Las Garzas Waterfall in Adjuntas
Like most people, Ray and I enjoy waterfalls. There are plenty of them to be found in Puerto Rico, but they are usually in obscure, out-of-the-way places and finding them usually becomes an adventure in itself. We had heard about Las Garzas Falls in Adjuntas, though we had no definitive information about it’s location. During a recent trip through the south-central part of the island, we were passing through Adjuntas, so we decided to ask around and try to find Las Garzas Falls.
Sometimes called La Ataud or Salto Ataud, this one was a challenge to find! As with most of the waterfalls around the island, there are no signs or other indications that the waterfall even exists. When we did find the trail down to the waterfall, we were glad we made the effort. Las Garzas Falls is pretty and multi-tiered. The trail emerges from the forest at the top of the falls. But we were able to scramble down the rock wall to a mid-section — that’s where we had our picnic lunch. We could also see trails over on the other side of the falls, which lead down to a place where the kids jump into the deep water of the lower falls.
The top falls was about 20 feet tall (pictured above), then there was a pool, then it went down to a taller falls (about 40 feet tall). Without jumping in, we couldn’t figure out how to get down to the base to get a picture. There were swimming holes at the base of each of the falls. The pools at this waterfall appeared to be deep, but the water wasn’t clear or blue like we are used to seeing in other parts of Puerto Rico — the water was more of a brownish color. Many of the rocks were covered with algae and were slippery.
We decided not to go swimming at these falls, though I know people do. I assume it is clean, it just looked more "natural" than what I like!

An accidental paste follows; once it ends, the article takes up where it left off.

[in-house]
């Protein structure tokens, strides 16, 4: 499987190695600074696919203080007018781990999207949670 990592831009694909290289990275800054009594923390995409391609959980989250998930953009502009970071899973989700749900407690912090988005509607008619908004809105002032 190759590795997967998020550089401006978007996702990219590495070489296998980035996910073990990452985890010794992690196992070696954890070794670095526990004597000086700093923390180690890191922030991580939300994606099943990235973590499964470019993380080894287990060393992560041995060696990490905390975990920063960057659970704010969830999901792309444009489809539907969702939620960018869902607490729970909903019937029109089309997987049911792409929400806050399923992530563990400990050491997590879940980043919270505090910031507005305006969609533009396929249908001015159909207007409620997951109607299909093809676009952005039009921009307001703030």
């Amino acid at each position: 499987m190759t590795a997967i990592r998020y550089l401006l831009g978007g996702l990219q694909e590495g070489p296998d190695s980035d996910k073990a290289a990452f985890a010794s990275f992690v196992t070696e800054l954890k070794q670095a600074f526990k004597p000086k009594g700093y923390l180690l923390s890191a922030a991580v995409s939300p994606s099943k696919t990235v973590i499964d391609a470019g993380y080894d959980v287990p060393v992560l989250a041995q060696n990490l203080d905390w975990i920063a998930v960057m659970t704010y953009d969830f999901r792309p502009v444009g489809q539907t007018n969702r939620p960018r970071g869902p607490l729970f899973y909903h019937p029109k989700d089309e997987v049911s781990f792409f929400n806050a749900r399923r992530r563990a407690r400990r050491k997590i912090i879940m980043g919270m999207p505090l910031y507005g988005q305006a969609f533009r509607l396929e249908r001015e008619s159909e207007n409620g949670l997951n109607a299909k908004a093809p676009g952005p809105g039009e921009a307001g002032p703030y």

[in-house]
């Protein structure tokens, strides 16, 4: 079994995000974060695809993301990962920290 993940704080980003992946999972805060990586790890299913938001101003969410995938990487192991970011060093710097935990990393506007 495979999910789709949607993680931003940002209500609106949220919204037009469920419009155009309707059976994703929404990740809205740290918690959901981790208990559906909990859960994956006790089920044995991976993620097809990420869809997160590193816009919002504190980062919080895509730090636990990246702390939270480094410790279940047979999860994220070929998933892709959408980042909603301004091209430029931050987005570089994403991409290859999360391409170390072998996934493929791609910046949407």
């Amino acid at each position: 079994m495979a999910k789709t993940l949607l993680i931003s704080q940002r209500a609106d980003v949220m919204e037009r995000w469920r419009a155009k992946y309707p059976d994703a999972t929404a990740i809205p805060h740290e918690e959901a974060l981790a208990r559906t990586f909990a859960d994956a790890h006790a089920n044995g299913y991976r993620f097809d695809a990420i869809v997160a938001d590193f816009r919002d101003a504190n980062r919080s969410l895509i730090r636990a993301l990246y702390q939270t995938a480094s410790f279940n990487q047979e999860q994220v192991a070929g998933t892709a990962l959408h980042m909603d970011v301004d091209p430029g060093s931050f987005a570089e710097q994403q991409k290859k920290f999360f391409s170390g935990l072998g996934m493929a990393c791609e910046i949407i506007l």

Safety Note: these are slippery rocks, so you need to be careful when walking around on them. If you loose your footing, you can be seriously hurt. Also, never go in the rivers during a rain (flash floods happen a lot ) or even a day or two after a rain, since the current can be too strong to be safe. People have been hurt/killed while playing in the rivers, jumping from the rocks and climbing around the rivers. Respect nature and be safe. And don’t litter.
Getting to Las Garzas Falls
We didn’t have real directions for this one, so we asked the folks at Casa Pueblo. The info they gave us got us into the general area, where we ended up asking around for more specific directions. With that information, and a little exploration on our part, we were able to find the falls. We will give you the information we have, and will be as specific as possible, but this town was a little difficult to manoeuvre, so you might want to stop along the way and ask for more specific directions.
If you’re heading out of Adjuntas, take Route 10 North, make a right onto Route 123 North and follow that until you can make a left onto Route 123 South (having a map of the area will be helpful!). Go South on Route 123 for a bit, then turn right onto Route 522 (follow the signs for Parador Sotomeyer). When you get to Parador Sotomeyer, go to the left, at which point the road gets smaller. As you continue up this road, it will continue to get smaller and "V" a couple times. Stay on the "main" road. At one of the V’s, you’ll notice a newish-looking bridge to your left. Use that bridge to cross the river and then continue up the road to the right. Continue on this road for about 5 minutes. Eventually, you will come to a place where there is a lot of "parking" (meaning places where people pulled off of the road) along the edges of the road. You’ll see the (unmarked) trail on the left of the road. Follow that trail down to the falls. Be careful, the trail can be muddy and slippery.
After you’re done at the falls, you can turn your car around and drive out the way you drove in (recommended), or for a more scenic drive through center of the island, follow the road to the end, where it meets Route 518, which is part of the Ruta Panoramica. Note that these roads are very twisting/turning mountain roads. The driving is slow (maximum of about 20MPH) but the views are beautiful. If you take this route, leave lots of time so that you can get off of these small roads before nightfall.
Use this map to locate places mentioned in this article. You can click on a placemark to view the GPS coordinates for that place.